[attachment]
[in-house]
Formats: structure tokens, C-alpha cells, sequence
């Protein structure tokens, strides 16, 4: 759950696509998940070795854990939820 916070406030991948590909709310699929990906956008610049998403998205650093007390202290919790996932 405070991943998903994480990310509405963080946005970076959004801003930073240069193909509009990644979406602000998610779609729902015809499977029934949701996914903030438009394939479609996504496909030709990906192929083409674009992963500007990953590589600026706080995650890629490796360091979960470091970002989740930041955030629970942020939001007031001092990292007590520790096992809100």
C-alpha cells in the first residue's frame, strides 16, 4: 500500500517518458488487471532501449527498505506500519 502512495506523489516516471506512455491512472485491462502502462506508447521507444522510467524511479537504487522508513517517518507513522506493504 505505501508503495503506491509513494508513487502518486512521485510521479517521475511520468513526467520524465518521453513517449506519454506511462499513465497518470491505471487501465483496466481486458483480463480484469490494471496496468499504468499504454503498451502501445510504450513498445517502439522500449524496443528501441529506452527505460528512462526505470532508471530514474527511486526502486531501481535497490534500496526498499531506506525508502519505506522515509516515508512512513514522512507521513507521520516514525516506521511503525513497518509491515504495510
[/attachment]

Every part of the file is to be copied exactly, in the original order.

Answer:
[in-house]
Formats: structure tokens, C-alpha cells, sequence
């Protein structure tokens, strides 16, 4: 759950696509998940070795854990939820 916070406030991948590909709310699929990906956008610049998403998205650093007390202290919790996932 405070991943998903994480990310509405963080946005970076959004801003930073240069193909509009990644979406602000998610779609729902015809499977029934949701996914903030438009394939479609996504496909030709990906192929083409674009992963500007990953590589600026706080995650890629490796360091979960470091970002989740930041955030629970942020939001007031001092990292007590520790096992809100």
C-alpha cells in the first residue's frame, strides 16, 4: 500500500517518458488487471532501449527498505506500519 502512495506523489516516471506512455491512472485491462502502462506508447521507444522510467524511479537504487522508513517517518507513522506493504 505505501508503495503506491509513494508513487502518486512521485510521479517521475511520468513526467520524465518521453513517449506519454506511462499513465497518470491505471487501465483496466481486458483480463480484469490494471496496468499504468499504454503498451502501445510504450513498445517502439522500449524496443528501441529506452527505460528512462526505470532508471530514474527511486526502486531501481535497490534500496526498499531506506525508502519505506522515509516515508512512513514522512507521513507521520516514525516506521511503525513497518509491515504495510